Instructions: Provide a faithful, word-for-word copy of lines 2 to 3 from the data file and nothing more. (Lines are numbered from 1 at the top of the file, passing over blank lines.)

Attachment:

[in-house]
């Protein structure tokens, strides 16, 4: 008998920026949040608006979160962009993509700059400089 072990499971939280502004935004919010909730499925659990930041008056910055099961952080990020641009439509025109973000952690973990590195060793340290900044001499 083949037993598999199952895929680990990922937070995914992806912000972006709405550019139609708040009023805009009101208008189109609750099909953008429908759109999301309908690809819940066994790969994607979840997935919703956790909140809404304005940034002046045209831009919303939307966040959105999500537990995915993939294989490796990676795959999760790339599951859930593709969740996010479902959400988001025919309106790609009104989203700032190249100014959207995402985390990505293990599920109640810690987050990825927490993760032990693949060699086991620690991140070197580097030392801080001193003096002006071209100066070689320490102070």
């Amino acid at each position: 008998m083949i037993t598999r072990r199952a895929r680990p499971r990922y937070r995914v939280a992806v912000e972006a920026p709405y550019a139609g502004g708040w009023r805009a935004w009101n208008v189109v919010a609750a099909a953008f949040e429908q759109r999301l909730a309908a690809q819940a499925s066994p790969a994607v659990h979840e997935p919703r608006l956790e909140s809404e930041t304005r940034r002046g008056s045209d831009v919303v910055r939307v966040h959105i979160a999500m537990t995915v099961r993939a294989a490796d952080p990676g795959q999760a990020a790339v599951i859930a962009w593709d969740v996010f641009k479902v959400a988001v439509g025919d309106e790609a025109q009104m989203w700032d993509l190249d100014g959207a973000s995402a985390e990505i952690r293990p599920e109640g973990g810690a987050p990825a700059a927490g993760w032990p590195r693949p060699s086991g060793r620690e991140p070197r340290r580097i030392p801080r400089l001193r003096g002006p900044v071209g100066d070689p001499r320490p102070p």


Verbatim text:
């Protein structure tokens, strides 16, 4: 008998920026949040608006979160962009993509700059400089 072990499971939280502004935004919010909730499925659990930041008056910055099961952080990020641009439509025109973000952690973990590195060793340290900044001499 083949037993598999199952895929680990990922937070995914992806912000972006709405550019139609708040009023805009009101208008189109609750099909953008429908759109999301309908690809819940066994790969994607979840997935919703956790909140809404304005940034002046045209831009919303939307966040959105999500537990995915993939294989490796990676795959999760790339599951859930593709969740996010479902959400988001025919309106790609009104989203700032190249100014959207995402985390990505293990599920109640810690987050990825927490993760032990693949060699086991620690991140070197580097030392801080001193003096002006071209100066070689320490102070």
């Amino acid at each position: 008998m083949i037993t598999r072990r199952a895929r680990p499971r990922y937070r995914v939280a992806v912000e972006a920026p709405y550019a139609g502004g708040w009023r805009a935004w009101n208008v189109v919010a609750a099909a953008f949040e429908q759109r999301l909730a309908a690809q819940a499925s066994p790969a994607v659990h979840e997935p919703r608006l956790e909140s809404e930041t304005r940034r002046g008056s045209d831009v919303v910055r939307v966040h959105i979160a999500m537990t995915v099961r993939a294989a490796d952080p990676g795959q999760a990020a790339v599951i859930a962009w593709d969740v996010f641009k479902v959400a988001v439509g025919d309106e790609a025109q009104m989203w700032d993509l190249d100014g959207a973000s995402a985390e990505i952690r293990p599920e109640g973990g810690a987050p990825a700059a927490g993760w032990p590195r693949p060699s086991g060793r620690e991140p070197r340290r580097i030392p801080r400089l001193r003096g002006p900044v071209g100066d070689p001499r320490p102070p």